• Attendance

    July 2012
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  • The “Class”

    Avery, Naim, Aaron

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July 24, 2012

Still felt crappy, but within tolerable limits. Felt sorry for kids who have been puttering around for the last two days, so bucked up and took them to PCM. We saw my (gay) boyfriend, John Ellingson do story time as a special guest. I love him. and Naim, especially loves him. If Naim keeps doing NWCT classes, I think he will be starstruck if he ever gets to the point of having Ellingson as a teacher. (He only teaches the advanced classes.) Even Avery sat fairly well for him. We are rarely ever that excited to do story time there, but he was fun, his voice projected, he acted out the stories with different voices, and he can do the most believable fake laugh ever.

Then went to clay area to pick up Aaron’s boat that he fired last time. I thought he could paint it there, but we brought it home to paint. Naim did another tie-dye for Nik, and then just general playing around. We build was almost identical to last year, where I famously figured out that Avery was possibly autistic and if not, had to finally admit that Something Needed to be Done~ and thus headed into the wonderful world of EI. He is both the same and different. It was like the IFSP meeting. You could see all the improvements he has made over the last year, but you could also see how there is still a big gap between him and typically developing children. But, I am way less stressed about it this year, and we are slowly moving through it and he will be who he will be. But despite pushing myself through ongoing pain and fatigue, fun day and glad I went.

Oh! Also want to mention that I am noticing a new manipulation tactic in Aaron’s employ. So, he goes to the fenced off messy garage area and the staff person wants me to come in with him to help him with glue guns and stuff. I say I have a two year old. She says he can come, too. I say, It won’t be pretty, he has just sat for story time and for big kids doing clay and stuff, he is not in a sitting mood. Besides, Aaron has approximately 467 times as much experience using a glue gun as I do. I have used one exactly once, and he has used one in about 8 billion classes and camps, he will be fine, I say. She reluctantly lets me off the hook. So, to be a good responsible parent, I did go check on him a few times, and once she comes over to me and tells me how great he is doing and how he told her that his parents were visually impaired and how she was sorry she asked me to help him with the glue gun. OK, BIG FAT ROLL MY EYES TO THE BACK OF MY HEAD! He has figured out that by playing the “all my parents are disabled” card, he gets SO MUCH ATTENTION. I mean, it is quite amazing how much attention he can solicit for himself, using this and other methods. But people act like since he has disabled parents he must be neglected and forlorn at home and that they are his only opportunity in LIFE to use the glue gun, because god forbid his parents can’t help him use one at home. So, of course, immediately I had to go in and use the glue gun right in front of her, lest she thinks we actually are too “impaired” to use a glue gun. Eh, he’s fine. I say. He just likes to tell others his whole life story. I will turn him into a piss-ass, militant disabled advocate yet. He’s not pulling that shitty PR when I’m present. Geez, can’t use a glue gun, my ass.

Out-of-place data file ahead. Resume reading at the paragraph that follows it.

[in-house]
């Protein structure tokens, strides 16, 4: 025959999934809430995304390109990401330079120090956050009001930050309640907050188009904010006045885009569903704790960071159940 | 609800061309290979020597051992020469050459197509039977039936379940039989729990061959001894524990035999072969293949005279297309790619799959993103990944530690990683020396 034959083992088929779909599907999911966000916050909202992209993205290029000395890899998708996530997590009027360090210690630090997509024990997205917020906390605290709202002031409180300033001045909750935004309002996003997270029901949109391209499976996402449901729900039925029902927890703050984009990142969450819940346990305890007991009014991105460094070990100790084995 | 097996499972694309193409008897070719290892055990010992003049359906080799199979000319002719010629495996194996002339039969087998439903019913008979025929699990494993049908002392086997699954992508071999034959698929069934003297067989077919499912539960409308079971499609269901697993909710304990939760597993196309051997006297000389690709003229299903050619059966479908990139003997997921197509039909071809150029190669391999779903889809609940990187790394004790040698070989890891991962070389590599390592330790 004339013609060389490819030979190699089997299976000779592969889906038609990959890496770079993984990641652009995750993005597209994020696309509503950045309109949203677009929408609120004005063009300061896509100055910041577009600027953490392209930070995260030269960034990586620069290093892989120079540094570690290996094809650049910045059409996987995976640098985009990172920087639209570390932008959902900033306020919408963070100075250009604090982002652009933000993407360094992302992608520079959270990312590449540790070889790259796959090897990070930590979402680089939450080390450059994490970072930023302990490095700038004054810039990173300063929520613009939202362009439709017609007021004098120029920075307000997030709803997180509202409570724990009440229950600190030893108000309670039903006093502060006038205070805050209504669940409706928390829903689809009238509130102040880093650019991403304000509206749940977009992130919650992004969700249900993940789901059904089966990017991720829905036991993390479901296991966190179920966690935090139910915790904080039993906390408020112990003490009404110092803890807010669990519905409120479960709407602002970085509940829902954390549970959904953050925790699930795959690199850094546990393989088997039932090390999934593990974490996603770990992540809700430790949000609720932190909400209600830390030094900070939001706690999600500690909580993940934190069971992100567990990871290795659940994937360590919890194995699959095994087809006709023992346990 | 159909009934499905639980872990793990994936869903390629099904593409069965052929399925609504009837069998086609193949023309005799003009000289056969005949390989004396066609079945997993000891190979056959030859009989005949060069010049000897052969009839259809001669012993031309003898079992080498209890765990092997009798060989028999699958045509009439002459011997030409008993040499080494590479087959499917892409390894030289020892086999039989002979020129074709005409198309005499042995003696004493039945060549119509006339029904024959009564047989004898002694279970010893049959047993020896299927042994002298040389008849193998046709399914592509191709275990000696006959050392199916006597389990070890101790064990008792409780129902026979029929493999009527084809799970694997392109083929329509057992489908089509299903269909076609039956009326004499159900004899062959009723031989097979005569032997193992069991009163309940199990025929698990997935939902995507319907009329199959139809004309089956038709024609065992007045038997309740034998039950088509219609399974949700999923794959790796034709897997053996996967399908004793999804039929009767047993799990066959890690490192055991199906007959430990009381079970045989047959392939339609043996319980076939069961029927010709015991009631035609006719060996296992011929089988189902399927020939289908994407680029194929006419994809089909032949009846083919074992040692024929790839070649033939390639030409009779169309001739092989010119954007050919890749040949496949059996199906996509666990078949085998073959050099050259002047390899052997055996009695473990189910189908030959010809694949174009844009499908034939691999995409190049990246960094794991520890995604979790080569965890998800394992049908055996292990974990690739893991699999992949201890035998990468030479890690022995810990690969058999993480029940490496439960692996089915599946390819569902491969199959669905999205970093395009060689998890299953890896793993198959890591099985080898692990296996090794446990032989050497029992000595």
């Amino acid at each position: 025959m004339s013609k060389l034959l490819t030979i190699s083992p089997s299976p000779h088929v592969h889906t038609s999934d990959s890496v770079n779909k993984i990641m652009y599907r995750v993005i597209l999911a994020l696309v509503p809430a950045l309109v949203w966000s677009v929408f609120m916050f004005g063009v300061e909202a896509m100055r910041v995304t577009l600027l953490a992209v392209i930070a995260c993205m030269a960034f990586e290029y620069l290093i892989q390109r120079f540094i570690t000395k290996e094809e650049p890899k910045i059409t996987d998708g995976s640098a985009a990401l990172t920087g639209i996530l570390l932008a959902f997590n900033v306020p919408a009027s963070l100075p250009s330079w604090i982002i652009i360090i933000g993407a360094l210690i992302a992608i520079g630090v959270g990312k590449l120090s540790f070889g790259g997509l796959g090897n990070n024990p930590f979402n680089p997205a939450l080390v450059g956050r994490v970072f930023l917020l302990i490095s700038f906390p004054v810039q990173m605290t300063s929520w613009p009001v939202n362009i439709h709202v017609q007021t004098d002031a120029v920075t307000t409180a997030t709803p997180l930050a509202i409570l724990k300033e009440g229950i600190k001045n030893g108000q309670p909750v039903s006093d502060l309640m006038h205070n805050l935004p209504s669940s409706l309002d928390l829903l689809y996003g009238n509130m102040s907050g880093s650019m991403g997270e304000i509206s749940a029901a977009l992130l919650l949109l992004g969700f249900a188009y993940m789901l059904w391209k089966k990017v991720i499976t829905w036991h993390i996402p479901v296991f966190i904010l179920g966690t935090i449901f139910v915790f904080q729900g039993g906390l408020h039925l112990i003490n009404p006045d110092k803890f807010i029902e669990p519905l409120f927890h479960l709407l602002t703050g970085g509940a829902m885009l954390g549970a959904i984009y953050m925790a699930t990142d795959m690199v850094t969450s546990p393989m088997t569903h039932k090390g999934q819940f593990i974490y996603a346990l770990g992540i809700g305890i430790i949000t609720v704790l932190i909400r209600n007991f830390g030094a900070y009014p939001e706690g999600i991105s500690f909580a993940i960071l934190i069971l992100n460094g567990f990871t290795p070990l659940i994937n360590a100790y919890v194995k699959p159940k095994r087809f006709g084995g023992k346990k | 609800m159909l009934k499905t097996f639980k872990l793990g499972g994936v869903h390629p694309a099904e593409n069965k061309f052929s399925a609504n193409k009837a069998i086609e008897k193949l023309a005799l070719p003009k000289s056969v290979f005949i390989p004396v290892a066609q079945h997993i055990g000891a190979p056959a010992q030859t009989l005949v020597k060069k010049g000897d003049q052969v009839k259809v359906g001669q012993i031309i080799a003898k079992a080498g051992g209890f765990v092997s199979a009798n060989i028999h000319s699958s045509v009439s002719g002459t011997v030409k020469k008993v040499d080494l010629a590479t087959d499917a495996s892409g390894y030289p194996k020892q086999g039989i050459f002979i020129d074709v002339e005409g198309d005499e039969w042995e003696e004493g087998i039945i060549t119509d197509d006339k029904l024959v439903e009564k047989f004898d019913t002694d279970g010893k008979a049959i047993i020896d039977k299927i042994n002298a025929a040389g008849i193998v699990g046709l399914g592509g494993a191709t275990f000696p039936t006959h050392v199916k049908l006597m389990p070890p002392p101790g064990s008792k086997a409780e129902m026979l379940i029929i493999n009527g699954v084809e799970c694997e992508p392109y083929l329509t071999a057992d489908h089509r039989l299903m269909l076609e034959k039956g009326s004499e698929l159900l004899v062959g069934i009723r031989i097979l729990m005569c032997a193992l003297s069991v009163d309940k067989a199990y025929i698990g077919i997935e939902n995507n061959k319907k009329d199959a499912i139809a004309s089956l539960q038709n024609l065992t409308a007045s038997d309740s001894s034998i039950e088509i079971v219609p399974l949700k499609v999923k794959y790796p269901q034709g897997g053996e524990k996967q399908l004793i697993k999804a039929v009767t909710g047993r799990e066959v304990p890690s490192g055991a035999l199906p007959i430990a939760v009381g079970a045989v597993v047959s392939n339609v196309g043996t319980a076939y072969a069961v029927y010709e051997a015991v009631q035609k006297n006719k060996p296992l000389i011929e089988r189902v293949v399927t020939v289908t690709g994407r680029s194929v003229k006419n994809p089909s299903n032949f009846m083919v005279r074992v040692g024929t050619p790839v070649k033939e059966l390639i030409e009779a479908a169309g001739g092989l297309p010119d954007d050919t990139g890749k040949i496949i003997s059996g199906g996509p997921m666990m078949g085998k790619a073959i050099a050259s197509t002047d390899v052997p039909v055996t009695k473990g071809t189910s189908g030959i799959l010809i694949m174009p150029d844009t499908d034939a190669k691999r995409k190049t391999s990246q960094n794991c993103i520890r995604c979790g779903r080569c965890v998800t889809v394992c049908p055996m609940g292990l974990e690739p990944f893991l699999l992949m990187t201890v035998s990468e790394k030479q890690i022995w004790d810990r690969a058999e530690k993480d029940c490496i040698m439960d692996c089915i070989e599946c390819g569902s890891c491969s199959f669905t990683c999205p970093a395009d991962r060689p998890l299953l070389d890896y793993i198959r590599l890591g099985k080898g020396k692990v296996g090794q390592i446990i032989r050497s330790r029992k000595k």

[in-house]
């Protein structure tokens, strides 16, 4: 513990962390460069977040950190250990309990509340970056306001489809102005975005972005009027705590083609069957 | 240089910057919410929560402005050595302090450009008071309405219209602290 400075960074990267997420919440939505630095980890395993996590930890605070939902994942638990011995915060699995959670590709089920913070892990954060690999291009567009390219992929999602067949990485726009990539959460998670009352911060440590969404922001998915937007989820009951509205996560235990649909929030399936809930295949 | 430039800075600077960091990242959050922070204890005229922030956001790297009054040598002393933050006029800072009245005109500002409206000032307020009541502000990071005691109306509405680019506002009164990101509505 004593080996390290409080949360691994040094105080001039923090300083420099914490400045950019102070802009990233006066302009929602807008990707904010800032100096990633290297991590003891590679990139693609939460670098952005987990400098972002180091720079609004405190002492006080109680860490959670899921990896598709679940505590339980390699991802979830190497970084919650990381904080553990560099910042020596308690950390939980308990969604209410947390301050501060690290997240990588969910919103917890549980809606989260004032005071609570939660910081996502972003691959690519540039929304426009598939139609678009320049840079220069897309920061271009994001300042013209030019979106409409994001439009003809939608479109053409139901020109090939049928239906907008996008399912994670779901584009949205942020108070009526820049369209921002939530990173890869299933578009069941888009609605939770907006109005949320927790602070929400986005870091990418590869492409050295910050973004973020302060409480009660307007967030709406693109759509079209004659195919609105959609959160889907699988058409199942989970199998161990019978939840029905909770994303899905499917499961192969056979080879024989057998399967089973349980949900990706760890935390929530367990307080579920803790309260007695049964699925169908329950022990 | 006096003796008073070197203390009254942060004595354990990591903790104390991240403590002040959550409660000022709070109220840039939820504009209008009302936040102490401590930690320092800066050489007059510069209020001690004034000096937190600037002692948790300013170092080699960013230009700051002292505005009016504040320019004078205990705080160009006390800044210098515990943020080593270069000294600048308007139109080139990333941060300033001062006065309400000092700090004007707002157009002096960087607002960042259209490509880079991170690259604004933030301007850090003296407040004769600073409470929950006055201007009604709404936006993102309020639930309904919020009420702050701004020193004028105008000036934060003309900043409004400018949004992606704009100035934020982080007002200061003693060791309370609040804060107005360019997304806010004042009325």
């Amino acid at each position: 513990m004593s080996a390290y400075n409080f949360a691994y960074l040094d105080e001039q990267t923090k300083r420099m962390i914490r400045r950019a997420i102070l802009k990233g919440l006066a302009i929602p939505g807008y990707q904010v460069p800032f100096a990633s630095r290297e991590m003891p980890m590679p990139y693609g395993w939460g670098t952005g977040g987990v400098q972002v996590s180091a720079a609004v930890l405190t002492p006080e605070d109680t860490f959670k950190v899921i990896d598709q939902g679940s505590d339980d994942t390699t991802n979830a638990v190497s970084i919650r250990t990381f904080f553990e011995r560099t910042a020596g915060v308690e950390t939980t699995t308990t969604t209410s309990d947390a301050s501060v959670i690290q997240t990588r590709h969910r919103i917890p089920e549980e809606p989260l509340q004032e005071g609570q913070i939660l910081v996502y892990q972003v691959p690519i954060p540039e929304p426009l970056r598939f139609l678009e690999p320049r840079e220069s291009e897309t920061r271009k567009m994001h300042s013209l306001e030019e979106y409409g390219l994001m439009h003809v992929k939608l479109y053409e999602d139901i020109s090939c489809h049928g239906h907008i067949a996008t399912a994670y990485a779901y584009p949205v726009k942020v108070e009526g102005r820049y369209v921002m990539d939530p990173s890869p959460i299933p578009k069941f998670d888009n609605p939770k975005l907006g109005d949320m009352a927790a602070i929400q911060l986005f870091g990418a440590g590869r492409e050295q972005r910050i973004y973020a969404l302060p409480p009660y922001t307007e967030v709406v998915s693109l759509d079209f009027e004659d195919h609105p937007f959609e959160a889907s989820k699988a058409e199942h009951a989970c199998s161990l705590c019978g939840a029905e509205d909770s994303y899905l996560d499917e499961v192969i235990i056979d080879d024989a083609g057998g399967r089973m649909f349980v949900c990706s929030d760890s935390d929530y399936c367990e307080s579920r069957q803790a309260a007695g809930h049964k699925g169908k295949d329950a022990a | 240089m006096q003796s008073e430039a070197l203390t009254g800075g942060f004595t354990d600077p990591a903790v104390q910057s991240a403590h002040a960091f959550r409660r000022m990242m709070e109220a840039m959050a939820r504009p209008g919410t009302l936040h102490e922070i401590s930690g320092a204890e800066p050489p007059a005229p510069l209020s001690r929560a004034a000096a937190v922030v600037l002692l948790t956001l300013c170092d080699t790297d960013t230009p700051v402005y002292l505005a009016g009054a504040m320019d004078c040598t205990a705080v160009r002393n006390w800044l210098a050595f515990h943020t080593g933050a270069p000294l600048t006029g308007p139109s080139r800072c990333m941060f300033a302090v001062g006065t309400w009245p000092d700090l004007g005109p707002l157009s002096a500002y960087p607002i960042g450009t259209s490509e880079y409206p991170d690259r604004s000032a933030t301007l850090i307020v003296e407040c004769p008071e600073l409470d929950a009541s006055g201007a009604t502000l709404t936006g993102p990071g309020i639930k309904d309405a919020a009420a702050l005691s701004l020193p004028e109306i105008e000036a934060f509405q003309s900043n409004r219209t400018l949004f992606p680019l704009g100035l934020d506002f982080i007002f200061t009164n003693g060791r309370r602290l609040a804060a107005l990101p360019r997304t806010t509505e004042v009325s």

Pictures:

One Response

  1. […] Portland Children’s Museum and John Ellingson Storytime […]

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